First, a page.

The art of naming a new yarn base April 04 2014
I'm often asked "So, how do you get the names for your yarn bases?"
It's not as easy as you might think.
When I first started Skein Queen, I wanted to use names that encapsulated the luxurious nature of the yarn. So some of the originals were Opulent, Lavish, Delectable, Mellow, Wisp, Sumptuous, Blush, Elegance, Decadent, Plushness, Glister, Splendid, Desire and Divine. For various reasons, some have been discontinued but many have become SQ staples and I hope are thought of with some level of fondness by their owners.
As other yarns have been added to the range, I've had to get a bit more creative with names:
A camel/silk was called Oasis as it conjured up images in my mind of the old Silk Road trading route.
Yarns which contained silver and gold stellina were called Five-For-Silver and Six-For-Gold after the nursery rhyme about magpies.
100% silk was called Kimono.
A merino/seacell was called Shore.
A merino/bamboo was called Bali.
A squishy merino was called Squash and its nylon partner, called Crush.
Their high twist versions were called Entwist and Entwine.
An aran weight organic merino was called Grandiose, to convey its weightiness.
And Voluptuous was introduced to the range - the first of the weighty 200g skeins - I wanted it to sound heavy and enticing at the same time.
Tweedore was a challenge - 85% BFL with 15% Donegal nep. If I remember correctly, I looked up the names of mills in Ireland. No joy there. Nothing rang true. Then I searched on towns in Donegal and came up with Gweedore. I quite liked that. I liked the tenuous connection with my Orr surname. Then substituted the Gwee- for Tweed- and there we have a new yarn base name.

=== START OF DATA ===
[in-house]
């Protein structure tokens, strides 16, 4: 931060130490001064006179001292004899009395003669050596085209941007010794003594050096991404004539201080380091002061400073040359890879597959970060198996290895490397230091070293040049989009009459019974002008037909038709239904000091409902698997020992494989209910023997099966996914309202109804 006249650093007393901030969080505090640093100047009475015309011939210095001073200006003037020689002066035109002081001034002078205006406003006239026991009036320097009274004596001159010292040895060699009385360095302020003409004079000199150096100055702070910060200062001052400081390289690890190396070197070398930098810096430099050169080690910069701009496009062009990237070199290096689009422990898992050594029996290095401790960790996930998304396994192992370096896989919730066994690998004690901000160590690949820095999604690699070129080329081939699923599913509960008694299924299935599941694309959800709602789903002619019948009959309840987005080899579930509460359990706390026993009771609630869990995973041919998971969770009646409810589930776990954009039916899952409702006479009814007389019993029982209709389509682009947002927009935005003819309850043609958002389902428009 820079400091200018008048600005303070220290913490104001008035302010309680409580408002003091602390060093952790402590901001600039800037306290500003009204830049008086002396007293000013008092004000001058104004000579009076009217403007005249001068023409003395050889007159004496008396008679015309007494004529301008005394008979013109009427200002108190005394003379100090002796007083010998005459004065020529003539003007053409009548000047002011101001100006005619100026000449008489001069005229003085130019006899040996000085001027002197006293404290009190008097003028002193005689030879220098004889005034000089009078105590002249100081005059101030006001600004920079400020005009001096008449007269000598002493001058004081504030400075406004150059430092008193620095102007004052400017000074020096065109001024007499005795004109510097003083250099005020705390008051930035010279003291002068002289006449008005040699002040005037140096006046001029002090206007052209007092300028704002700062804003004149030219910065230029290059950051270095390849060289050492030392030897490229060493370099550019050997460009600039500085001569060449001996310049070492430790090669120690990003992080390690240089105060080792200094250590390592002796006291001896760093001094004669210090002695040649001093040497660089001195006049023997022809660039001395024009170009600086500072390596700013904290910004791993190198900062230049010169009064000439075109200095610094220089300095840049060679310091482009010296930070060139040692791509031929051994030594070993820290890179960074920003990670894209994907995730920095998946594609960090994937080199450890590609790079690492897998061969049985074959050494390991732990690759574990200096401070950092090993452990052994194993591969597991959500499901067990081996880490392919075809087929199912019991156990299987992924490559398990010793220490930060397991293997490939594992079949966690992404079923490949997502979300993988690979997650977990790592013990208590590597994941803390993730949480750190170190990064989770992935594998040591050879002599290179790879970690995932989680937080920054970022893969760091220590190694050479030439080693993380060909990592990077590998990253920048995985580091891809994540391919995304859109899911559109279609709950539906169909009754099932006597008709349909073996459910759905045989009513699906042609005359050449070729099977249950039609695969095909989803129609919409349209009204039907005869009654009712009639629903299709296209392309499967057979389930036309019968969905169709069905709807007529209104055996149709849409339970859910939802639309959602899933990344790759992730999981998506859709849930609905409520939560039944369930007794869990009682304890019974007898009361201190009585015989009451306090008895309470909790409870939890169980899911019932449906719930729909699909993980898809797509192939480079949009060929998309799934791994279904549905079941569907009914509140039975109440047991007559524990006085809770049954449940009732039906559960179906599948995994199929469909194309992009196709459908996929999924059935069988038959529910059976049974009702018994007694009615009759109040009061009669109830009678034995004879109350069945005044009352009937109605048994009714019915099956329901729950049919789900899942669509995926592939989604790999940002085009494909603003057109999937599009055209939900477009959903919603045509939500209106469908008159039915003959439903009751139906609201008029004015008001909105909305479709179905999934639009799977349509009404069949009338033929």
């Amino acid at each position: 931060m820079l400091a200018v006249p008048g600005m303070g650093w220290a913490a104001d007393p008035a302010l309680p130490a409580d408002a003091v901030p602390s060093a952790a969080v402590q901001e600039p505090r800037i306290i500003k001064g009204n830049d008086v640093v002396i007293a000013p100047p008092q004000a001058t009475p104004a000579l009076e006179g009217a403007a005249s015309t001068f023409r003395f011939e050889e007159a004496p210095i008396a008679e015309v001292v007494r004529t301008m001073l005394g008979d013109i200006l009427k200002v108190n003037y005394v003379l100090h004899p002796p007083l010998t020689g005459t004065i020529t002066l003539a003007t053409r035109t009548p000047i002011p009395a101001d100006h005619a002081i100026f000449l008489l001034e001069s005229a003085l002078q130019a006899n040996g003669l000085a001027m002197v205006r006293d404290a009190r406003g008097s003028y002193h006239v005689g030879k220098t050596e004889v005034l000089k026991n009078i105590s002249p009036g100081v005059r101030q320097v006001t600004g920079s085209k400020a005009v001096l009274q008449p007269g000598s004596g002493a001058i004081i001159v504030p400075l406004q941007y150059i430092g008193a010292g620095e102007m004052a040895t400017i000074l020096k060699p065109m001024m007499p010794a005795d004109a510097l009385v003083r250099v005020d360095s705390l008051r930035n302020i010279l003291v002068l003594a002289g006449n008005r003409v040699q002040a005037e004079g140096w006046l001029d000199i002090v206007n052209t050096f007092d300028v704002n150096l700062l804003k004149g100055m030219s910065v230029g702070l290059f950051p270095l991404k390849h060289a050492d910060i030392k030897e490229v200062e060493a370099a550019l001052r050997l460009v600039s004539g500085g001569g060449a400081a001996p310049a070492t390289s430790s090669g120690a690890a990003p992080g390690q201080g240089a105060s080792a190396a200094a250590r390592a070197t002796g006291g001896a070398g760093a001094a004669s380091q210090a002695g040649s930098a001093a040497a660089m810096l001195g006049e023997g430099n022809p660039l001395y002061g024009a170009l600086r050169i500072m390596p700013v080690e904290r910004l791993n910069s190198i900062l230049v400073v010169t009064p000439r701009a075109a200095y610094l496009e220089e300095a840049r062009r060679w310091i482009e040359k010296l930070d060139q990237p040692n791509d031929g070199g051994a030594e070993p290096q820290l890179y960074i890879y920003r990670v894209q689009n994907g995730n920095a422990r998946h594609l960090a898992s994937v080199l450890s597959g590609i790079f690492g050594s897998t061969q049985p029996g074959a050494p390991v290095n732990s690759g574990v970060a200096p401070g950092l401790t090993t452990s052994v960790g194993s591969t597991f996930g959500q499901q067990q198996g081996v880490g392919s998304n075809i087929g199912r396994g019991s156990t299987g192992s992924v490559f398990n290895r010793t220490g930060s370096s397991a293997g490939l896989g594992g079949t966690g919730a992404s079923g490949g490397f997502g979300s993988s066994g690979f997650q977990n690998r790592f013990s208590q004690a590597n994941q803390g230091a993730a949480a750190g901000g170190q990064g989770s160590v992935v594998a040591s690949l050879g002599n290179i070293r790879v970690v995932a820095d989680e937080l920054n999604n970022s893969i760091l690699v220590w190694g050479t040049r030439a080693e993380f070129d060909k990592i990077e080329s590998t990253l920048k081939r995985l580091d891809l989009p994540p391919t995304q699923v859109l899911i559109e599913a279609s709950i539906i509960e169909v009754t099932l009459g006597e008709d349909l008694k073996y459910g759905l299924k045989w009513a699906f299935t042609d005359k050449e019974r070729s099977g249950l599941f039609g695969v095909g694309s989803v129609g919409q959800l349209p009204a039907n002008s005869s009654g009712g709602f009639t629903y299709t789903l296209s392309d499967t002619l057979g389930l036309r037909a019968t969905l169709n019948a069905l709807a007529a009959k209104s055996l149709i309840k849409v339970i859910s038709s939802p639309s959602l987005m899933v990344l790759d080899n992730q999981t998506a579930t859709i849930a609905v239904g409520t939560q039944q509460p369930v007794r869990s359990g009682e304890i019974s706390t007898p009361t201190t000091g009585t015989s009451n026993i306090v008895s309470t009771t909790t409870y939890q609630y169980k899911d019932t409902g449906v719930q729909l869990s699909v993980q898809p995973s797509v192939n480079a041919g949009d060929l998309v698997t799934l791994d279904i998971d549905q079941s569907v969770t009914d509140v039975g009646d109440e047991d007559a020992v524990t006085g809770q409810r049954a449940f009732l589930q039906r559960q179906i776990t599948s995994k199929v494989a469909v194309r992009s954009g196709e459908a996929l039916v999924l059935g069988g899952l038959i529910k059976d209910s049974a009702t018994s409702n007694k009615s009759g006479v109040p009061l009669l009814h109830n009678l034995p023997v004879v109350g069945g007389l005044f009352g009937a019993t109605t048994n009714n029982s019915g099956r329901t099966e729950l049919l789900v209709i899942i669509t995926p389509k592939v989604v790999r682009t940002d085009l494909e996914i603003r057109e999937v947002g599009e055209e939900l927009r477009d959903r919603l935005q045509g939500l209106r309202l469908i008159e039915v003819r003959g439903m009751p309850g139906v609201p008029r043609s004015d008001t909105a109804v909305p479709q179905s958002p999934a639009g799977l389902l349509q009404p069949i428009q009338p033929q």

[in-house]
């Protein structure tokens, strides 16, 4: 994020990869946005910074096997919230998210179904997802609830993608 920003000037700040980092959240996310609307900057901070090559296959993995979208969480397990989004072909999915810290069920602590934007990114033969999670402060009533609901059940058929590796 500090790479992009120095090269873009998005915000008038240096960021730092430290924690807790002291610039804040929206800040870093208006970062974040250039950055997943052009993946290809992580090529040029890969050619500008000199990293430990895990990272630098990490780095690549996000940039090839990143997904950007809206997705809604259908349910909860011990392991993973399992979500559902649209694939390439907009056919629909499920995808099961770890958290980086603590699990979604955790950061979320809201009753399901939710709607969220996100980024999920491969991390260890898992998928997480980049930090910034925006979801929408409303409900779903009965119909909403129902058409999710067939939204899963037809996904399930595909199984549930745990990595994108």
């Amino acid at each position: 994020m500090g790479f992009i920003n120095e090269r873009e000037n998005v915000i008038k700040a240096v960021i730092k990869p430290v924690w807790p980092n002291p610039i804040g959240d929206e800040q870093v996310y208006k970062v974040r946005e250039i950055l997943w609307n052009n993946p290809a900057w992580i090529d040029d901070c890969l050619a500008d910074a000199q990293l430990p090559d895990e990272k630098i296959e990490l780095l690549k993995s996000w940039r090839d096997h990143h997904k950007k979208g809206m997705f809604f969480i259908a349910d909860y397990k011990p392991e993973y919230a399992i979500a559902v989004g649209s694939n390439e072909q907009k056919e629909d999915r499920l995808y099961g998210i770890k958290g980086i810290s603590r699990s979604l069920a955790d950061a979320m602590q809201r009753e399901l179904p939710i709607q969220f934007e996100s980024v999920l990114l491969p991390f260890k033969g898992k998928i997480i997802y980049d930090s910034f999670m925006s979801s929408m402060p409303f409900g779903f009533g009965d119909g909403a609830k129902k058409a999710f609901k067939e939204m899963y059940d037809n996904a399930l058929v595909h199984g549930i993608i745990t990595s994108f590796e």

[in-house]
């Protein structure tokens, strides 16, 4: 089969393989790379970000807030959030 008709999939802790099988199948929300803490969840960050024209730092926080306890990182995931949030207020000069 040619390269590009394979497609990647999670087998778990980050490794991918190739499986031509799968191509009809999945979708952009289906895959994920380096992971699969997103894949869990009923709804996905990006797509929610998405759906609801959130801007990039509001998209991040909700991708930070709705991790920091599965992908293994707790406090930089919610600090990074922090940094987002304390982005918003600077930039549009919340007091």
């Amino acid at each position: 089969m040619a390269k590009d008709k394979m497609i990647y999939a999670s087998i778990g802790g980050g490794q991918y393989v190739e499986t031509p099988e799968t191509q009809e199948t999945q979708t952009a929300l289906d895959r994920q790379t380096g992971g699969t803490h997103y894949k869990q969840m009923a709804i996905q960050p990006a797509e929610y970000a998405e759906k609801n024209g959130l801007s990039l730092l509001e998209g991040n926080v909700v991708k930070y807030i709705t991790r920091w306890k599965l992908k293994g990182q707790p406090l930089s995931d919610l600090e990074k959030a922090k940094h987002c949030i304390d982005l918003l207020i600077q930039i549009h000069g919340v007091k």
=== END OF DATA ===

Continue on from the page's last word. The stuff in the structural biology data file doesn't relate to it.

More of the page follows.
Other additions have been Luminosity (to convey the shine on a silk), Blimey (100% British yarn), Selkino (merino/silk singles), Lustrous, Noble, Luscious, Exquisite, Encore, Elixir, Enchant, Entice (a lot of "e's"), Cushy, Indulgence, Blissful, Bamboozle, Alpassion and Duchess.
And the most recent has been Oosie - which is a very special yarn which needed a special name. This one actually took me six months to think of. I knew John Arbon was spinning me a Scottish/English yarn and it was a considerable challenge to think what on earth I was going to call it. Some failed considerations were Unity, Hadrian, September and MacBeth. In the end, I opted for Oosie which comes from the Scottish word for wool "oo".
Once you've established the charactistics of the yarn you want to encapsulate (woolly or silky or soft or tweedy), the first port of call is always the thesaurus.
The perfect name might present itself, but there are a LOT of wool companies and yarn dyers out there, so the next stop is check on Ravelry in the Yarn section to see if the name has already been taken. And guess what? Nowadays, it most probably has.
Then you have to establish if the name has been used for a one-off handspun yarn that is unlikely to ever make an appearance again, or is a well-established known yarn base. If it's the latter, as a courtesy to other traders, I don't use it. That's my own personal choice.
As you can see, even from the names used within just the SQ range, we're reaching saturation point for finding new yarn names.
But there are other options: one dyer uses female names, another uses local place names, yet another uses animal names.
I plan to continue to get creative - so watch out for what will be coming next!
In the meantime, have a very happy, indulgent Easter and I'll be back in the workshop adding colour to white yarn in a week's time.